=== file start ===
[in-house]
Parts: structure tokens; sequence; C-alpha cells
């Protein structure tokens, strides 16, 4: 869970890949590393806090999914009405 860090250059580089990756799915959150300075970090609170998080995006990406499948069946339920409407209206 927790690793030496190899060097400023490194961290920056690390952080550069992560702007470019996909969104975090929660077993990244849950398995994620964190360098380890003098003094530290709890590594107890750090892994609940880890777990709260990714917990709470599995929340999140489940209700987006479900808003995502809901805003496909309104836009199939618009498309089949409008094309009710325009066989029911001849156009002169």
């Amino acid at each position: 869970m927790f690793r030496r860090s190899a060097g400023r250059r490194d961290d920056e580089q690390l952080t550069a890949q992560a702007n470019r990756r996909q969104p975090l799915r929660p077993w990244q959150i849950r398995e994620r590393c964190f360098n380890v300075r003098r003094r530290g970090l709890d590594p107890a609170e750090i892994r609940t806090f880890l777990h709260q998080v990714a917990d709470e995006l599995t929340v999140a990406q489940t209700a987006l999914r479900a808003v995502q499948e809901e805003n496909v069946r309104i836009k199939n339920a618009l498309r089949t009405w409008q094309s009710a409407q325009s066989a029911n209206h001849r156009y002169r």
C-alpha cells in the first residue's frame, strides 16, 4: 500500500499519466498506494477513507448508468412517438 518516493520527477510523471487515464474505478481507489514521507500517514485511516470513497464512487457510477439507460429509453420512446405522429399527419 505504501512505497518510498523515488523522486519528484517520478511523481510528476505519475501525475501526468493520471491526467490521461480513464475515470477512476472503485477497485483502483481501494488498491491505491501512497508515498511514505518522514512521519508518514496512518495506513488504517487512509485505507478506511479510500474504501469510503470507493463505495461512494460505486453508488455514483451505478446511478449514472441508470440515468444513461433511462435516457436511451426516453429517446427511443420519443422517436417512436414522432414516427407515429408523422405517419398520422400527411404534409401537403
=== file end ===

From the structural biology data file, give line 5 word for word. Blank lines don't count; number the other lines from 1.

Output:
C-alpha cells in the first residue's frame, strides 16, 4: 500500500499519466498506494477513507448508468412517438 518516493520527477510523471487515464474505478481507489514521507500517514485511516470513497464512487457510477439507460429509453420512446405522429399527419 505504501512505497518510498523515488523522486519528484517520478511523481510528476505519475501525475501526468493520471491526467490521461480513464475515470477512476472503485477497485483502483481501494488498491491505491501512497508515498511514505518522514512521519508518514496512518495506513488504517487512509485505507478506511479510500474504501469510503470507493463505495461512494460505486453508488455514483451505478446511478449514472441508470440515468444513461433511462435516457436511451426516453429517446427511443420519443422517436417512436414522432414516427407515429408523422405517419398520422400527411404534409401537403